An Online Training Program to Improve Clinicians' Skills in Communicating About Serious Illness

William C. Gautier, MSEd; Menna Abaye, MS; Shelly Dev, MD; Jennifer B. Seaman, PhD, RN; Rachel A. Butler, MHA, MPH; Marie K. Norman, PhD; Robert M. Arnold, MD; Holly O. Witteman, PhD; Tara E. Cook, MD, MS; Deepika Mohan, MD, MPH; Douglas B. White, MD, MAS


Am J Crit Care. 2022;31(3):189-201. 

In This Article

Abstract and Introduction


Background:Large-scale efforts to train clinicians in serious- illness communication skills are needed, but 2 important gaps in knowledge remain. (1) No proven training method exists that can be readily scaled to train thousands of clinicians. (2) Though the value of interprofessional collaboration to support incapacitated patients' surrogates is increasingly recognized, few interventions for training intensive care unit (ICU) nurses in important communication skills can be leveraged to provide interprofessional family support.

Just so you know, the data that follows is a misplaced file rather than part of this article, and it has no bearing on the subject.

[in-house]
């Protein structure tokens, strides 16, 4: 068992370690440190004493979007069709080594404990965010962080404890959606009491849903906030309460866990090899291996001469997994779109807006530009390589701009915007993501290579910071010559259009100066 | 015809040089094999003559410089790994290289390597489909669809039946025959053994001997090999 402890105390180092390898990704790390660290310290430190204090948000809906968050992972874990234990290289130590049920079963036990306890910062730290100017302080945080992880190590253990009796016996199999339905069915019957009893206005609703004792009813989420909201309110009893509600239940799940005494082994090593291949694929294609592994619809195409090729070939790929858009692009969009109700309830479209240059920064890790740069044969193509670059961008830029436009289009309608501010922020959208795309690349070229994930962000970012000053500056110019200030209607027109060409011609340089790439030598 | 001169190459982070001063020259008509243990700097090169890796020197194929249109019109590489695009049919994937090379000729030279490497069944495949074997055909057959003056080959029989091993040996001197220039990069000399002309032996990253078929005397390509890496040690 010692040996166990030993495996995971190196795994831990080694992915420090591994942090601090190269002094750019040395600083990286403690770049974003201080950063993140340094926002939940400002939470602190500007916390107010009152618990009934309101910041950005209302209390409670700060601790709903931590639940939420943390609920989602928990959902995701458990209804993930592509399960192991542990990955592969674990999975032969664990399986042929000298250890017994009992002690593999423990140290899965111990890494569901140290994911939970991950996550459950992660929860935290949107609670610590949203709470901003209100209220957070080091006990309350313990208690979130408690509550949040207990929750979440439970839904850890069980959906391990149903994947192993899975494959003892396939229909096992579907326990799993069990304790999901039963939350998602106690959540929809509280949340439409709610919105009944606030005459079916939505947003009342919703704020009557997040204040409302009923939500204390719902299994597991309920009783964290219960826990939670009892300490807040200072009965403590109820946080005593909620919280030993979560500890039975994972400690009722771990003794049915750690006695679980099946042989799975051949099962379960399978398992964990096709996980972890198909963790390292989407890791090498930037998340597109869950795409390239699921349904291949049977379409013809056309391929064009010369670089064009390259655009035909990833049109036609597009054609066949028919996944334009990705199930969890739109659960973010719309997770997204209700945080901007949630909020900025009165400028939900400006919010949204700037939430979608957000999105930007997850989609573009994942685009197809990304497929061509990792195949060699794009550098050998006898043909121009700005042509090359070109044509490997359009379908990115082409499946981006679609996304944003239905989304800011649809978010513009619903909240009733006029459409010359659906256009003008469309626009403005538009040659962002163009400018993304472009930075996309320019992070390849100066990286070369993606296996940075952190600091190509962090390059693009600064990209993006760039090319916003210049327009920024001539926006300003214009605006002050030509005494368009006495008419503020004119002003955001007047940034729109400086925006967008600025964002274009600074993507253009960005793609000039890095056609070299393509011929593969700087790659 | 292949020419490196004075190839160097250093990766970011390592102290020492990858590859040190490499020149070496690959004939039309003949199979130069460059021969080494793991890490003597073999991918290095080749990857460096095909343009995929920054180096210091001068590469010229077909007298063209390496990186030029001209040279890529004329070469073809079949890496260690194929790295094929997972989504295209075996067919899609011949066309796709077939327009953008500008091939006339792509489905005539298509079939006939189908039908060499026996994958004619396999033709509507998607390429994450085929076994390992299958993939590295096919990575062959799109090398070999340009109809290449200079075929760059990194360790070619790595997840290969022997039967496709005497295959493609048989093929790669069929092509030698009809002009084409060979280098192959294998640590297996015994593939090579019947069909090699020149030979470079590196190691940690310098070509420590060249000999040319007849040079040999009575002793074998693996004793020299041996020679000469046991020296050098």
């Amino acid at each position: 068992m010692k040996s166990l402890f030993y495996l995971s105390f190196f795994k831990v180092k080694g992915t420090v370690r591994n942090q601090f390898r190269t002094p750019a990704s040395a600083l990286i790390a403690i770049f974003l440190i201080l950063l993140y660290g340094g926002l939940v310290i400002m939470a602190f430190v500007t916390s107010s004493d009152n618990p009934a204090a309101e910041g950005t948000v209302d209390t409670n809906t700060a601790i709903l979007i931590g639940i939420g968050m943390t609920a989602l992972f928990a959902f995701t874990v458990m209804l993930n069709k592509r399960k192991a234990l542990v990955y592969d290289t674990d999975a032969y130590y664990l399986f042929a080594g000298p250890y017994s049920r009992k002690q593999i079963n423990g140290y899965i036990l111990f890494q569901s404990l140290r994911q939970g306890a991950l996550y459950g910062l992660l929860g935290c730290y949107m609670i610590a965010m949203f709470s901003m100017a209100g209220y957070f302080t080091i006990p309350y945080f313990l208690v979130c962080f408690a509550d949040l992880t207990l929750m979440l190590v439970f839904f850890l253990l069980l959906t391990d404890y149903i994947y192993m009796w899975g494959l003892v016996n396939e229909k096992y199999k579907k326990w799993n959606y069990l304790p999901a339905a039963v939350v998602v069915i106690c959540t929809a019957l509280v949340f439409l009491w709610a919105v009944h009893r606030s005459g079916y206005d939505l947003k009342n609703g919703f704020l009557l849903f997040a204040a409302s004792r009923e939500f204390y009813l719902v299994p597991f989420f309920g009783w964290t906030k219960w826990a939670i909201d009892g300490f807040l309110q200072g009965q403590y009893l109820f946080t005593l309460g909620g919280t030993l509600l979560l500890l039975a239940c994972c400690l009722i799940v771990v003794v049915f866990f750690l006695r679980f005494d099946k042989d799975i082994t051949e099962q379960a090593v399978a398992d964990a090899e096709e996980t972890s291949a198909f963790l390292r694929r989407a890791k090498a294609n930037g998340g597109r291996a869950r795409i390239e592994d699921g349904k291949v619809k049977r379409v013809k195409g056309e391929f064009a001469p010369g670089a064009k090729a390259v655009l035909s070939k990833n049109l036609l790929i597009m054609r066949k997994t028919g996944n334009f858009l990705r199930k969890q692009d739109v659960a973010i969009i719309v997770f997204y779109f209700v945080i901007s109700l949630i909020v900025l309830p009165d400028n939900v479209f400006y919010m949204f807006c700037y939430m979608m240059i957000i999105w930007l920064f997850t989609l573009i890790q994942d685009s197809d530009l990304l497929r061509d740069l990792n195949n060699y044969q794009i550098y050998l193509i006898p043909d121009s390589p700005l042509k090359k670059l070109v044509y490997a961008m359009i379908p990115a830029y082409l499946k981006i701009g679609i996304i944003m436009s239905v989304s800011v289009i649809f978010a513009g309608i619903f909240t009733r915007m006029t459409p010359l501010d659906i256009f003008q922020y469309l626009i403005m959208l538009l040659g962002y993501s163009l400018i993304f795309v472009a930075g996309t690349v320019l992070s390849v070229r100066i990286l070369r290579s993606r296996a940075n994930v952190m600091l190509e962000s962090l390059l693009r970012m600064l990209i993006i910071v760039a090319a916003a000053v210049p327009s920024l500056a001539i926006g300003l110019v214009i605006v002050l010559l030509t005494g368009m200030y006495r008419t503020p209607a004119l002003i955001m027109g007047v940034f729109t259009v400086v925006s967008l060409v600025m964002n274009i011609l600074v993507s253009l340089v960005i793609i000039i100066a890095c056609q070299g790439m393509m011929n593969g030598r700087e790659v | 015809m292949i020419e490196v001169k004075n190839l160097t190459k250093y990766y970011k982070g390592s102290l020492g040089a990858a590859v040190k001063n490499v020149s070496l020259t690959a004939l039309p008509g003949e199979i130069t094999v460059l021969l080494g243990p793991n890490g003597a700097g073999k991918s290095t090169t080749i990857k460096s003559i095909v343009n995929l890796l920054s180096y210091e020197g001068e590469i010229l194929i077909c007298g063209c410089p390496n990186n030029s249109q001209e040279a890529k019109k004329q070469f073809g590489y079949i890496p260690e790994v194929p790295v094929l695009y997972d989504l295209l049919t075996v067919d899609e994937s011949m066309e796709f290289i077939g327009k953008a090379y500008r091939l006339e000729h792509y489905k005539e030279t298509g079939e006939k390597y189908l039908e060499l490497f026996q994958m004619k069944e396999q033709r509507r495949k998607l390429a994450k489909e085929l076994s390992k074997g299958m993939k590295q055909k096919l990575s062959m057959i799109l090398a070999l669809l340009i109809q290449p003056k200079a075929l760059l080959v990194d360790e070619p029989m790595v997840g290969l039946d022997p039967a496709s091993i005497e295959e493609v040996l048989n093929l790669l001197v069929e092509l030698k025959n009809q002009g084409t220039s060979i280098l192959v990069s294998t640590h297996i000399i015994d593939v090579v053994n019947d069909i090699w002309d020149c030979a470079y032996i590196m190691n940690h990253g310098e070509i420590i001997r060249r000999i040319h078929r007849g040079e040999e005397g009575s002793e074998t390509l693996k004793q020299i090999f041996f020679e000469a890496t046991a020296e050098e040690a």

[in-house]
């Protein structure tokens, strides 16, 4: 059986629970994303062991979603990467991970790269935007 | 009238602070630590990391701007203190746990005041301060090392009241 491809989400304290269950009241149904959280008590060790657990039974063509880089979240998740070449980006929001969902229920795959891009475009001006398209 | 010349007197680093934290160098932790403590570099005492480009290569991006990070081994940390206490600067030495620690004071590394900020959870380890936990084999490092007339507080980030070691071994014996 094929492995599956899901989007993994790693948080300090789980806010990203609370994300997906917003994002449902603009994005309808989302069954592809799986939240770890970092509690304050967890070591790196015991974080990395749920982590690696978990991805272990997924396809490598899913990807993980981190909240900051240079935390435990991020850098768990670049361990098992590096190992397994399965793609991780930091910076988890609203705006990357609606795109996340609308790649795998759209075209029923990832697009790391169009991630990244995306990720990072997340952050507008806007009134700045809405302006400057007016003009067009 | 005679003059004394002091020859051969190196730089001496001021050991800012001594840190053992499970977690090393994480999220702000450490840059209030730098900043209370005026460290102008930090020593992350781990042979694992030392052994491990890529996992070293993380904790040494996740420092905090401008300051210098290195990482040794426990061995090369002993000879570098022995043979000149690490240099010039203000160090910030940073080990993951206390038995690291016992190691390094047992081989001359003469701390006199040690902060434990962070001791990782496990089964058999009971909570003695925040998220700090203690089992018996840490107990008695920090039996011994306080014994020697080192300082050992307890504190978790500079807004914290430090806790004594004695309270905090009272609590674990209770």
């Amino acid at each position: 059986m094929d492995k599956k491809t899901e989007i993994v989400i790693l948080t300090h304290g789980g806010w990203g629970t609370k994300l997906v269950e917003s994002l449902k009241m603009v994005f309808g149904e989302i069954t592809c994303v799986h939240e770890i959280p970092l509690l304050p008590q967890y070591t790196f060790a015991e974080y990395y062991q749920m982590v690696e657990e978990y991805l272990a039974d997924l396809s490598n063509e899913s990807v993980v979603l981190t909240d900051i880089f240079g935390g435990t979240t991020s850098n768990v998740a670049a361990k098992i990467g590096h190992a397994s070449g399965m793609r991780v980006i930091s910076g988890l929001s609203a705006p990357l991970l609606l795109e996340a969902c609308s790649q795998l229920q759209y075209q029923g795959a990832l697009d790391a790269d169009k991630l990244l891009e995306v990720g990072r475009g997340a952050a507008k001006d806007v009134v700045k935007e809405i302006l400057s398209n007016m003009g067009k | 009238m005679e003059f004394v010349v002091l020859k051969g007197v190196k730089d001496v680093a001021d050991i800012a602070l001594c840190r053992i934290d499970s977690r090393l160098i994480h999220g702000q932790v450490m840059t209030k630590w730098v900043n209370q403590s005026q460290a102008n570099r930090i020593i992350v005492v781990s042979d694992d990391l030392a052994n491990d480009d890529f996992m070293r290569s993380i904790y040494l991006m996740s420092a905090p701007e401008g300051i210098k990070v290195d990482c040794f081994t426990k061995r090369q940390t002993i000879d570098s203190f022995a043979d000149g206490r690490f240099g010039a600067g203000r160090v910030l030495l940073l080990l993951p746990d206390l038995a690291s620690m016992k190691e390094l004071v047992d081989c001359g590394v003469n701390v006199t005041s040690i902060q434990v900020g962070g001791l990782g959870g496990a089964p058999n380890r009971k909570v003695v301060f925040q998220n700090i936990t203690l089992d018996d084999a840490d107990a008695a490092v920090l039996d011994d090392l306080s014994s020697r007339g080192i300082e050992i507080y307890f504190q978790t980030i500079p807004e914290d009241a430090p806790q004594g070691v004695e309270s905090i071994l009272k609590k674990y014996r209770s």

Objective:To develop and test a web/videoconference-based platform to train nurses to communicate about serious illness.

Methods:A user-centered process was used to develop the intervention, including (1) iteratively engaging a stakeholder panel, (2) developing prototype and beta versions of the platform, and (3) 3 rounds of user testing with 13 ICU nurses. Participants' ratings of usability, acceptability, and perceived effectiveness were assessed quantitatively and qualitatively.

Results:Stakeholders stressed that the intervention should leverage interactive learning and a streamlined digital interface. A training platform was developed consisting of 6 interactive online training lessons and 3 group-based video-conference practice sessions. Participants rated the program as usable (mean summary score 84 [96th percentile]), acceptable (mean, 4.5/5; SD, 0.7), and effective (mean, 4.8/5; SD, 0.6). Ten of 13 nurses would recommend the intervention over 2-day in-person training.